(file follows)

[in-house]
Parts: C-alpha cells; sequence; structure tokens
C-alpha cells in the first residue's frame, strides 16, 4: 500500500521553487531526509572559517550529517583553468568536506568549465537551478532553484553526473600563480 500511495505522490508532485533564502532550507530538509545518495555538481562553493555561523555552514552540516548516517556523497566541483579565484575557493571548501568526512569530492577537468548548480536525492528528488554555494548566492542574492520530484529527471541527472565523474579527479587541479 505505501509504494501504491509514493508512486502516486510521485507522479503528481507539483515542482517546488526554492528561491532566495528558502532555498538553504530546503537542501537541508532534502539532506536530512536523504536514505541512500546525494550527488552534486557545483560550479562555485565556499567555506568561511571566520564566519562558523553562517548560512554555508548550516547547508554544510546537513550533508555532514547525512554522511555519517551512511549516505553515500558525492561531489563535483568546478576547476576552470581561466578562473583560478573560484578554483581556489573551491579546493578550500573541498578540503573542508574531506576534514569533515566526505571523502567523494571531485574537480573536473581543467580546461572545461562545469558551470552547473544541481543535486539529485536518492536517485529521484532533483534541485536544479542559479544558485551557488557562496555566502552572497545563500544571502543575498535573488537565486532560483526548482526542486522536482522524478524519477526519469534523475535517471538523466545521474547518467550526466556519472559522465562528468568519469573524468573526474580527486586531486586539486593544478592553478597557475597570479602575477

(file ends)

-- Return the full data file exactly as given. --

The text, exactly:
[in-house]
Parts: C-alpha cells; sequence; structure tokens
C-alpha cells in the first residue's frame, strides 16, 4: 500500500521553487531526509572559517550529517583553468568536506568549465537551478532553484553526473600563480 500511495505522490508532485533564502532550507530538509545518495555538481562553493555561523555552514552540516548516517556523497566541483579565484575557493571548501568526512569530492577537468548548480536525492528528488554555494548566492542574492520530484529527471541527472565523474579527479587541479 505505501509504494501504491509514493508512486502516486510521485507522479503528481507539483515542482517546488526554492528561491532566495528558502532555498538553504530546503537542501537541508532534502539532506536530512536523504536514505541512500546525494550527488552534486557545483560550479562555485565556499567555506568561511571566520564566519562558523553562517548560512554555508548550516547547508554544510546537513550533508555532514547525512554522511555519517551512511549516505553515500558525492561531489563535483568546478576547476576552470581561466578562473583560478573560484578554483581556489573551491579546493578550500573541498578540503573542508574531506576534514569533515566526505571523502567523494571531485574537480573536473581543467580546461572545461562545469558551470552547473544541481543535486539529485536518492536517485529521484532533483534541485536544479542559479544558485551557488557562496555566502552572497545563500544571502543575498535573488537565486532560483526548482526542486522536482522524478524519477526519469534523475535517471538523466545521474547518467550526466556519472559522465562528468568519469573524468573526474580527486586531486586539486593544478592553478597557475597570479602575477